Investment portfolios should contain a minimum of twenty stocks, with no single industry accounting for more than 15% of the total value at the time that the portfolio is constructed. Even with such diversification, a portfolio of stocks is vulnerable to the risk of at least a 60% loss from peak to trough (there have been several 50 - 60 % stock market declines in my lifetime, but feel free to pick any number between 60% and 99%, depending on how nervous you are about investing in stocks). I hope to avoid major market declines by pulling out when I correctly foresee a recession, but even successful economic forecasting does not protect against all bear markets. Some investment pros advocate limiting a portfolio's loss to say, 20%, at which point one liquidates and walks away. But this method is effective only if one never goes back into stocks. For example, a 20% trigger point would have produced a 20% loss in 2008. But if one re-entered the market in, say, January, 2009, one would have liquidated by March, 2009 with another 20 % loss. Indeed, one potentially could string together a whole series of 20% losses. All that does is spread the loss over a longer time period, without limiting the total loss. And during the periods between liquidation and re-entry the investor remains on the sidelines with no chance of recovery.
Another problem with liquidating upon some predetermined loss percentage is that it fails to protect against a rapid market meltdown. During the 1987 crash, stock prices dropped about 5% one day (a Friday), then another 23% the next day that the market opened. The total decline from the peak was about 1/3. If one's portfolio is already down by, say, 10%, another 23% decline in one day puts you well below a 20% loss threshold in a flash. Indeed in the 2007-2009 bear market, there were several days when the market opened 5% or more below the closing prices from the night before, so there was no chance to liquidate at points in between. In 1987, stocks rose to new highs by the end of the year. So any investors who liquidated after the crash and stayed away from stocks would have missed out on the recovery. Likewise, most who liquidated after the drop in early 2009 likely missed out on the recent 50% rise to new highs for the year. In both cases, liquidating to prevent further loses had the unwanted effect of making impossible the recovery of the investors’ assets.
Corporate and government bonds are also subject to considerations regarding risk. Corporate bonds are subject to the risk of default (like if one owned Lehman Bros. or Six Flags bonds). Both corporate and government bonds are subject to the risk that their value will decline if interest rates rise or bond ratings decline. The most serious risk of all, however, is that inflation will erode the purchasing power of the fixed interest payments each year and will decimate the purchasing power of the principal upon maturity.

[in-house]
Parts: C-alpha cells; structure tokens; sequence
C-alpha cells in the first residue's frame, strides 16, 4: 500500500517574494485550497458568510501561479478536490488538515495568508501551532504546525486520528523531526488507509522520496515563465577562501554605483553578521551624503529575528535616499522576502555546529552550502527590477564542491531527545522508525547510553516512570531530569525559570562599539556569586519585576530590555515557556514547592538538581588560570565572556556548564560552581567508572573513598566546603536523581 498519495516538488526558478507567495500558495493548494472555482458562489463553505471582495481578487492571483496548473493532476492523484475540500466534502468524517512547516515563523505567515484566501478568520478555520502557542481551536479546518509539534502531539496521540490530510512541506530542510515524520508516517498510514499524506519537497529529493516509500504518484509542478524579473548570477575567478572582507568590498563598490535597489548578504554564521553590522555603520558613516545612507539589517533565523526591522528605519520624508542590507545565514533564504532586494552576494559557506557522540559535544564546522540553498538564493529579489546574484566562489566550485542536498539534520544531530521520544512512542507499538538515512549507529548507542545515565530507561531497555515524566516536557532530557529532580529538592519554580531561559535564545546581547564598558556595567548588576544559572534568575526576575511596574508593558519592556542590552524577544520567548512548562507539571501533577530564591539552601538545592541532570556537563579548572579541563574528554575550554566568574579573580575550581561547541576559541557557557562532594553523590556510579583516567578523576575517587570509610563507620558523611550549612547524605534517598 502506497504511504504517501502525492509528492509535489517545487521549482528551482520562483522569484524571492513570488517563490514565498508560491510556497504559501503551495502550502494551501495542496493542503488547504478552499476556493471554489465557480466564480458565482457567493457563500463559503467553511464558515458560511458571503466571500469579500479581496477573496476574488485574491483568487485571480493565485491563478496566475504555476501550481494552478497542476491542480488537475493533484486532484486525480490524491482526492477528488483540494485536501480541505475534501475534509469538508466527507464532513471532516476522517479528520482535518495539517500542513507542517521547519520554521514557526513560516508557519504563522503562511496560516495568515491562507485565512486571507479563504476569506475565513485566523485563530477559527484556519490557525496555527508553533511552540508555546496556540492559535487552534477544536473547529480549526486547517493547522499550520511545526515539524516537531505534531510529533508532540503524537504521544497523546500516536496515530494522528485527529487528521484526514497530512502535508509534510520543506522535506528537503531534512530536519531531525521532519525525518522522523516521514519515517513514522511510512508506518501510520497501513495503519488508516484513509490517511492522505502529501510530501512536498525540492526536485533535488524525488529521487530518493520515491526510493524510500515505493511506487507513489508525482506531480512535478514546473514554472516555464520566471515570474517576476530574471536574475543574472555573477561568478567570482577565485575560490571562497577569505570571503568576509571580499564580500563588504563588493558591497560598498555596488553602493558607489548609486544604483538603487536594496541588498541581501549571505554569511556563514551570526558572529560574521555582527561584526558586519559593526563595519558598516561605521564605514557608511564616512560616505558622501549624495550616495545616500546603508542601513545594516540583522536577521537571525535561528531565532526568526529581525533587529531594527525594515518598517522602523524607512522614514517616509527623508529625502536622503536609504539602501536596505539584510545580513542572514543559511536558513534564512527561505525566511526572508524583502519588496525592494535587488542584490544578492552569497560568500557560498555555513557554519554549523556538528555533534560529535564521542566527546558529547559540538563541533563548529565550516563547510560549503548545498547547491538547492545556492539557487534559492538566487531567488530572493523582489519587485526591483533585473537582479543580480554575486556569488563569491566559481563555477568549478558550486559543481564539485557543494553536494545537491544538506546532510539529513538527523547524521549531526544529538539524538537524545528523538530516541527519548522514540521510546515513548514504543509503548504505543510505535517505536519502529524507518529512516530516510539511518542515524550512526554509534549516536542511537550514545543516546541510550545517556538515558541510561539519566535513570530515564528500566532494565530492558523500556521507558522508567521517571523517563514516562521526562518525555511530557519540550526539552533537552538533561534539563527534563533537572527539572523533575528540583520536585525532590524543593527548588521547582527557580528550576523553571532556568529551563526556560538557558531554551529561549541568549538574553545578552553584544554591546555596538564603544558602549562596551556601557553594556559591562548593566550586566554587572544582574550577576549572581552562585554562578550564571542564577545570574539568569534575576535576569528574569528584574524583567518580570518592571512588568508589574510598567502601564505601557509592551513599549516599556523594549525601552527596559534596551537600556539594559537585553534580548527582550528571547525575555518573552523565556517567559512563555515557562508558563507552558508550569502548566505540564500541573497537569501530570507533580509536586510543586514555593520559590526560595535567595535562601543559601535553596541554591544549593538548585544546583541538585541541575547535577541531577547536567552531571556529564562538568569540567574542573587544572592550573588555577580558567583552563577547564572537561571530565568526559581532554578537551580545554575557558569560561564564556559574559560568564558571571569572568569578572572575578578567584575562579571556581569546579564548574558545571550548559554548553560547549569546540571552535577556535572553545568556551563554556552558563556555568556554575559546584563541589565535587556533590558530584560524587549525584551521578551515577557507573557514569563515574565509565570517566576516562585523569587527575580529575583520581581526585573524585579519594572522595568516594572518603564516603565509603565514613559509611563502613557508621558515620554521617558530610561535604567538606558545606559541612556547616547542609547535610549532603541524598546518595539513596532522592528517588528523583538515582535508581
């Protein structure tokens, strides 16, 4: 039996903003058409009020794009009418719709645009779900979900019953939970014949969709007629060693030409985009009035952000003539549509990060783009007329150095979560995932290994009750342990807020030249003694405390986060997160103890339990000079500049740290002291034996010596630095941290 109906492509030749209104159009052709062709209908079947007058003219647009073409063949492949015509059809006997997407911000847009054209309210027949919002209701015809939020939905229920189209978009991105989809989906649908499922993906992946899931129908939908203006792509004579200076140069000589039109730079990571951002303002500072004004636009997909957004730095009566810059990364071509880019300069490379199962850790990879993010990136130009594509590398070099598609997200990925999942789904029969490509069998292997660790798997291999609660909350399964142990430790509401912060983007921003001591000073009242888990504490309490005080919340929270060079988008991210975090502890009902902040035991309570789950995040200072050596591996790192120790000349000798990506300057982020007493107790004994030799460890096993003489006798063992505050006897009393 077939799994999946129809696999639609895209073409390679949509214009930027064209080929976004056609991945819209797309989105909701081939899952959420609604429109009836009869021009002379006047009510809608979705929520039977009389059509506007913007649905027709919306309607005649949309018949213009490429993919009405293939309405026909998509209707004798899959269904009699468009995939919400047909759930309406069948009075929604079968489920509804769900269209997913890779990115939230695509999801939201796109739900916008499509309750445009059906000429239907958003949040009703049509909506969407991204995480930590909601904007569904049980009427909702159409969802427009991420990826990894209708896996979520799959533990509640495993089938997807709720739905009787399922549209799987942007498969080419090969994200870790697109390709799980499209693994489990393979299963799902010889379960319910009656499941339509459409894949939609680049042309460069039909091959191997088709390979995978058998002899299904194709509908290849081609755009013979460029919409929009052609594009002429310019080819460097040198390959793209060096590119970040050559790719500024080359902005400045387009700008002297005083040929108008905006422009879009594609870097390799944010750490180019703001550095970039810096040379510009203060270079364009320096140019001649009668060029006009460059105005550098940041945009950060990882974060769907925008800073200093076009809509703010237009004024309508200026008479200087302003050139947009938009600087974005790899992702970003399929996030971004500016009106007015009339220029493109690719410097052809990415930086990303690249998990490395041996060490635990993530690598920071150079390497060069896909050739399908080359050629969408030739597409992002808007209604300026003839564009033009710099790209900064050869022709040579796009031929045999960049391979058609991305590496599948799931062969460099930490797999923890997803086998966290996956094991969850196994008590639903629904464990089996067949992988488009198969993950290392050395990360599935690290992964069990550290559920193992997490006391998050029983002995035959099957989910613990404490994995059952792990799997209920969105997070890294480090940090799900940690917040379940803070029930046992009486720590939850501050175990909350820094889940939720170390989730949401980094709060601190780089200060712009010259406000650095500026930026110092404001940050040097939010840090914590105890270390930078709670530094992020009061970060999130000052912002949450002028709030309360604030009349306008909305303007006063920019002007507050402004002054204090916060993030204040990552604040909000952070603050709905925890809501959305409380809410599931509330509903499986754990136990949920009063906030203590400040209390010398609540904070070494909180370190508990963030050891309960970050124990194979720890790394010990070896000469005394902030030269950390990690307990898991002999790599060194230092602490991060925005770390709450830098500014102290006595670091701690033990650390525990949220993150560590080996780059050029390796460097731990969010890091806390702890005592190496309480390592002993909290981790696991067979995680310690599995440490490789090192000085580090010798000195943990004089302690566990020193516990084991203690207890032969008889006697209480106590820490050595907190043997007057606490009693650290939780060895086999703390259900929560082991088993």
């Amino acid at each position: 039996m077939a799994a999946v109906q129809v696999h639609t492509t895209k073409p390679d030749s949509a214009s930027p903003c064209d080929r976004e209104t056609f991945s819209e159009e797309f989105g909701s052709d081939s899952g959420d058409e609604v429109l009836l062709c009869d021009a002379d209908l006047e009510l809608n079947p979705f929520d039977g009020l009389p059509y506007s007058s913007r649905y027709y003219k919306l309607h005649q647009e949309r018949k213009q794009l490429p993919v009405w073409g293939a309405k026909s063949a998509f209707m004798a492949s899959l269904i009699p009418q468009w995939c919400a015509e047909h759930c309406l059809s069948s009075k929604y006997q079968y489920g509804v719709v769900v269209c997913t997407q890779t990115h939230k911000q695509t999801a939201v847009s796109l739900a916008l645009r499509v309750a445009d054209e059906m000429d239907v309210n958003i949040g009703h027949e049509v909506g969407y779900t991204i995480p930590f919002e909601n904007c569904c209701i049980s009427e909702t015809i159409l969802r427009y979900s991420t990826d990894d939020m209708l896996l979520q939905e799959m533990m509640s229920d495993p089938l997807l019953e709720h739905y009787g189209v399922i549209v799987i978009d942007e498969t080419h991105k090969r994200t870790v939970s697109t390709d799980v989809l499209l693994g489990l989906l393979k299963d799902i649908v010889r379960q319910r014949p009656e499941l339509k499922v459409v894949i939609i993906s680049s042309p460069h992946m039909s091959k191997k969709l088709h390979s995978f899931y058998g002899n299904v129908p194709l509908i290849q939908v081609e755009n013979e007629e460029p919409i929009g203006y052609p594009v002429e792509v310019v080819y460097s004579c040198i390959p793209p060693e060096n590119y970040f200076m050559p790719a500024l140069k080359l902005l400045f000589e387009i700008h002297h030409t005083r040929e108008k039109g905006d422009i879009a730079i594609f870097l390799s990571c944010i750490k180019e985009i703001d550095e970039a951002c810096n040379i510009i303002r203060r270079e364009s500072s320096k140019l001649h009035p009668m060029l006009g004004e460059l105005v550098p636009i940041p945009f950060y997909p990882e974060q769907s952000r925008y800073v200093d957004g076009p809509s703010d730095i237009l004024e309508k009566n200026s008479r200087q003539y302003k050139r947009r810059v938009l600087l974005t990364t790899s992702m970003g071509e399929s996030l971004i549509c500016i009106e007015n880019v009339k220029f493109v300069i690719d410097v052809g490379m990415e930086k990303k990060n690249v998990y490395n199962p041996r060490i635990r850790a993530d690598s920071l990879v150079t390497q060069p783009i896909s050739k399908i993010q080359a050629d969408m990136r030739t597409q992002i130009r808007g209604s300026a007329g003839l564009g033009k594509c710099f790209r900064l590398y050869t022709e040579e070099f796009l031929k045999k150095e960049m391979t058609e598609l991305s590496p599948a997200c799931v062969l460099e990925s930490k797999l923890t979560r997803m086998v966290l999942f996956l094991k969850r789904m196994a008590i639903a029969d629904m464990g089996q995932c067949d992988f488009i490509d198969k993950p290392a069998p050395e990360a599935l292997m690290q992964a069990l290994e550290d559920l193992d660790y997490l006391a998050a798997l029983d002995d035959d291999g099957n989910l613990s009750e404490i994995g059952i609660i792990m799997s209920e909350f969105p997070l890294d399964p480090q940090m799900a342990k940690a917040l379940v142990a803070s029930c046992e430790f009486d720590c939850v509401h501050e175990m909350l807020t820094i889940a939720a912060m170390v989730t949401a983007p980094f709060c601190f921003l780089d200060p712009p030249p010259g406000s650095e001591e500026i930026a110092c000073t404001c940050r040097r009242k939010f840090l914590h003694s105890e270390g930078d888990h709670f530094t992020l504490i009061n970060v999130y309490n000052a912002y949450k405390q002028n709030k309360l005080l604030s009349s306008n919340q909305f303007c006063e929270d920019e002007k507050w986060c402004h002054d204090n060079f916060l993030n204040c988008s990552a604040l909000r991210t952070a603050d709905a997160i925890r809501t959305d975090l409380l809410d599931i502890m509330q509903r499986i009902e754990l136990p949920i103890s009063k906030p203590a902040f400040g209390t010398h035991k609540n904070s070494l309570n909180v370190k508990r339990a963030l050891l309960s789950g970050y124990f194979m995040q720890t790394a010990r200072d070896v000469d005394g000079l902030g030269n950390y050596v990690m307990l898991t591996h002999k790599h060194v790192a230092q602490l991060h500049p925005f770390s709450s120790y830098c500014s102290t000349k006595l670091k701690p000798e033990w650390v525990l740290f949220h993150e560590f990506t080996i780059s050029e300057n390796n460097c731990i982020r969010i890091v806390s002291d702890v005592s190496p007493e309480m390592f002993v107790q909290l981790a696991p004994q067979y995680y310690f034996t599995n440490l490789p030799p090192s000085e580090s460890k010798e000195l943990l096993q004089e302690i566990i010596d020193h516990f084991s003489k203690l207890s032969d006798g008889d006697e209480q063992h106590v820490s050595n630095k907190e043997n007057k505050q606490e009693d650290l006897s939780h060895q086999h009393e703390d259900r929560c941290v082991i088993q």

The best risk management method is to place some assets into Treasury Inflation-Protected Securities (OTC:TIPS). These are U.S. Government bonds that pay a low rate of interest, but the interest payments and the principal are both guaranteed to increase with the rate of inflation. Both the interest received and the increased principal value that accrues each year are taxable income. In IRA and other tax-deferred accounts, tax is not payable until the money is withdrawn. These bonds can be purchased directly from the U.S. Treasury or through a bank or broker. Also, there are mutual funds that invest in TIPS and exchange traded funds (ETFs) that invest in TIPS.
Risk management in stock investing cannot be achieved simply by selling as stock prices decline. Nor can risk management be enhanced by sticking to stocks of safe companies. (Define “safe”: Citigroup (NYSE:C)? General Electric (NYSE:GE)? Fannie Mae (FNM)? Freddie Mac (FRE)? AIG Insurance Co. (NYSE:AIG)? Polaroid? General Motors (OTC:MTLQQ)?) The bottom line is that the best risk management program for stock investing is found outside the stock market: in the government securities market through the purchase of TIPS. For funds not needed over the next few years, the lowly stock market, after getting beaten up over the past decade, remains a good bet to resume its long-term (100 year) pattern of providing a 9.5 % rate of return. And, even after their recent run-up, stocks remain on sale at prices 1/3 below the highs of two years ago.
Disclosure: No positions in any of the companies mentioned in this article.